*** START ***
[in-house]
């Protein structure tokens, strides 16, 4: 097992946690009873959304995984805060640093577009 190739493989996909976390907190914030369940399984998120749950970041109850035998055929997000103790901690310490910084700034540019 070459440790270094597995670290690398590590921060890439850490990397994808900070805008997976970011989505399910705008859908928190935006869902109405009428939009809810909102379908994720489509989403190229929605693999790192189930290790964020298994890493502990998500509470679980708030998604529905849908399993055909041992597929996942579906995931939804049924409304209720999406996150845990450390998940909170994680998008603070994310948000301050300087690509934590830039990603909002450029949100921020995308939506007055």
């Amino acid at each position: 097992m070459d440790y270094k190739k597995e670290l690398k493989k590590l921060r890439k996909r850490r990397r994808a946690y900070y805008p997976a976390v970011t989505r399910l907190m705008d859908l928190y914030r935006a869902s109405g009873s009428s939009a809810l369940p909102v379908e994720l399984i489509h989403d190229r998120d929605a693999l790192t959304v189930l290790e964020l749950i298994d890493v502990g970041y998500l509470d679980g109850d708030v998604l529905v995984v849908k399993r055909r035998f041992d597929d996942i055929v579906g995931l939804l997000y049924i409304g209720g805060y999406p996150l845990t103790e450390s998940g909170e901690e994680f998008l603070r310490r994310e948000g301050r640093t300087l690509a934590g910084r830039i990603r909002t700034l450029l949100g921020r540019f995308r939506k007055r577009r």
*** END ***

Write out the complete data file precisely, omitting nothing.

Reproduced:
[in-house]
């Protein structure tokens, strides 16, 4: 097992946690009873959304995984805060640093577009 190739493989996909976390907190914030369940399984998120749950970041109850035998055929997000103790901690310490910084700034540019 070459440790270094597995670290690398590590921060890439850490990397994808900070805008997976970011989505399910705008859908928190935006869902109405009428939009809810909102379908994720489509989403190229929605693999790192189930290790964020298994890493502990998500509470679980708030998604529905849908399993055909041992597929996942579906995931939804049924409304209720999406996150845990450390998940909170994680998008603070994310948000301050300087690509934590830039990603909002450029949100921020995308939506007055």
């Amino acid at each position: 097992m070459d440790y270094k190739k597995e670290l690398k493989k590590l921060r890439k996909r850490r990397r994808a946690y900070y805008p997976a976390v970011t989505r399910l907190m705008d859908l928190y914030r935006a869902s109405g009873s009428s939009a809810l369940p909102v379908e994720l399984i489509h989403d190229r998120d929605a693999l790192t959304v189930l290790e964020l749950i298994d890493v502990g970041y998500l509470d679980g109850d708030v998604l529905v995984v849908k399993r055909r035998f041992d597929d996942i055929v579906g995931l939804l997000y049924i409304g209720g805060y999406p996150l845990t103790e450390s998940g909170e901690e994680f998008l603070r310490r994310e948000g301050r640093t300087l690509a934590g910084r830039i990603r909002t700034l450029l949100g921020r540019f995308r939506k007055r577009r």